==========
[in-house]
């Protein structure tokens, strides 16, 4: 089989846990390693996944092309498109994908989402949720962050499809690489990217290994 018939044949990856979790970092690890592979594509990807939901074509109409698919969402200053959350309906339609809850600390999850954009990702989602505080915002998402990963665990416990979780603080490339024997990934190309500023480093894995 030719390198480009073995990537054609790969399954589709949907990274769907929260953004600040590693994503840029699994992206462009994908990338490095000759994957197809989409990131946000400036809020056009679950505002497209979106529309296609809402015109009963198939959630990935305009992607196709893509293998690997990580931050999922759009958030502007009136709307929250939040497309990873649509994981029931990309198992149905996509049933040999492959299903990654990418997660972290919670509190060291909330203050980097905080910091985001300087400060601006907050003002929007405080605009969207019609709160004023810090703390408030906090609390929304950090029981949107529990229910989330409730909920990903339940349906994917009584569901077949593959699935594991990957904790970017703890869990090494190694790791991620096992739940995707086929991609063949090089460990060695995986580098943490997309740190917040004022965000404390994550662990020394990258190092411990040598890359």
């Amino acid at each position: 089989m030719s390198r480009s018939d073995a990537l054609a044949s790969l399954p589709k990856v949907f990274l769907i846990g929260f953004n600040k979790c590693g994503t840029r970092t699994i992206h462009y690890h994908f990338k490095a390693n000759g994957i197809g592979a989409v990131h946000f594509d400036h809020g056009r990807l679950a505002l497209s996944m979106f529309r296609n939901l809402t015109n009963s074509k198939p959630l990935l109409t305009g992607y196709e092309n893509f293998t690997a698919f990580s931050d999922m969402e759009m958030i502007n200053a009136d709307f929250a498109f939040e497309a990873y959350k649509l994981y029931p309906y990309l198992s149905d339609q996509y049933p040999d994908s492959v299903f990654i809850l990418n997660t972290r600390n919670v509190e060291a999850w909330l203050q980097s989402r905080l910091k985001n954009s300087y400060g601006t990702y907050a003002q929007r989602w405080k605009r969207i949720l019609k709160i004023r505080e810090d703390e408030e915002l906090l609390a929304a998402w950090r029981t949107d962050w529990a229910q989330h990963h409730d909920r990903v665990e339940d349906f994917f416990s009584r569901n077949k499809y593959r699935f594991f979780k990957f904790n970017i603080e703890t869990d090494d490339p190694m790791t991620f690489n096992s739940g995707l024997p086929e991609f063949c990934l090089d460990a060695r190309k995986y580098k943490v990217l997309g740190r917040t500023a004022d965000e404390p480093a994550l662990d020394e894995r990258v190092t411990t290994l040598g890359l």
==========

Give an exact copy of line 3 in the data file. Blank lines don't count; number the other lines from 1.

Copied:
């Amino acid at each position: 089989m030719s390198r480009s018939d073995a990537l054609a044949s790969l399954p589709k990856v949907f990274l769907i846990g929260f953004n600040k979790c590693g994503t840029r970092t699994i992206h462009y690890h994908f990338k490095a390693n000759g994957i197809g592979a989409v990131h946000f594509d400036h809020g056009r990807l679950a505002l497209s996944m979106f529309r296609n939901l809402t015109n009963s074509k198939p959630l990935l109409t305009g992607y196709e092309n893509f293998t690997a698919f990580s931050d999922m969402e759009m958030i502007n200053a009136d709307f929250a498109f939040e497309a990873y959350k649509l994981y029931p309906y990309l198992s149905d339609q996509y049933p040999d994908s492959v299903f990654i809850l990418n997660t972290r600390n919670v509190e060291a999850w909330l203050q980097s989402r905080l910091k985001n954009s300087y400060g601006t990702y907050a003002q929007r989602w405080k605009r969207i949720l019609k709160i004023r505080e810090d703390e408030e915002l906090l609390a929304a998402w950090r029981t949107d962050w529990a229910q989330h990963h409730d909920r990903v665990e339940d349906f994917f416990s009584r569901n077949k499809y593959r699935f594991f979780k990957f904790n970017i603080e703890t869990d090494d490339p190694m790791t991620f690489n096992s739940g995707l024997p086929e991609f063949c990934l090089d460990a060695r190309k995986y580098k943490v990217l997309g740190r917040t500023a004022d965000e404390p480093a994550l662990d020394e894995r990258v190092t411990t290994l040598g890359l």